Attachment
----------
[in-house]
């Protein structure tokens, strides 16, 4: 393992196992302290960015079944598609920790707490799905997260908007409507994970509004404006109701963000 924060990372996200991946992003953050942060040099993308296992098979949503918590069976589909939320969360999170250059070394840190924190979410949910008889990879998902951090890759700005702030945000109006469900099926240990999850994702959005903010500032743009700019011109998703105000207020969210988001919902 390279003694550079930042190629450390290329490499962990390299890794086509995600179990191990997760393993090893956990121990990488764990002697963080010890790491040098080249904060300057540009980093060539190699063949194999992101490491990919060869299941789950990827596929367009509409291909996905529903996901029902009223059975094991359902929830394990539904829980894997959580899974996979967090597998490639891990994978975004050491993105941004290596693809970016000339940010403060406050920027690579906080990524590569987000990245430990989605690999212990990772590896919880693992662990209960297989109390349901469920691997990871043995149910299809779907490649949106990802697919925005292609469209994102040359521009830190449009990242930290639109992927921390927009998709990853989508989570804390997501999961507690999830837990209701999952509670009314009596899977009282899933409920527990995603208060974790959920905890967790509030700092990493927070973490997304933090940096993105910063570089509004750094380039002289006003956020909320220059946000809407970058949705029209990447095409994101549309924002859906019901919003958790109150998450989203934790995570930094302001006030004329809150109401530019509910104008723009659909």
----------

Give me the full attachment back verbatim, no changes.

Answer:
[in-house]
């Protein structure tokens, strides 16, 4: 393992196992302290960015079944598609920790707490799905997260908007409507994970509004404006109701963000 924060990372996200991946992003953050942060040099993308296992098979949503918590069976589909939320969360999170250059070394840190924190979410949910008889990879998902951090890759700005702030945000109006469900099926240990999850994702959005903010500032743009700019011109998703105000207020969210988001919902 390279003694550079930042190629450390290329490499962990390299890794086509995600179990191990997760393993090893956990121990990488764990002697963080010890790491040098080249904060300057540009980093060539190699063949194999992101490491990919060869299941789950990827596929367009509409291909996905529903996901029902009223059975094991359902929830394990539904829980894997959580899974996979967090597998490639891990994978975004050491993105941004290596693809970016000339940010403060406050920027690579906080990524590569987000990245430990989605690999212990990772590896919880693992662990209960297989109390349901469920691997990871043995149910299809779907490649949106990802697919925005292609469209994102040359521009830190449009990242930290639109992927921390927009998709990853989508989570804390997501999961507690999830837990209701999952509670009314009596899977009282899933409920527990995603208060974790959920905890967790509030700092990493927070973490997304933090940096993105910063570089509004750094380039002289006003956020909320220059946000809407970058949705029209990447095409994101549309924002859906019901919003958790109150998450989203934790995570930094302001006030004329809150109401530019509910104008723009659909």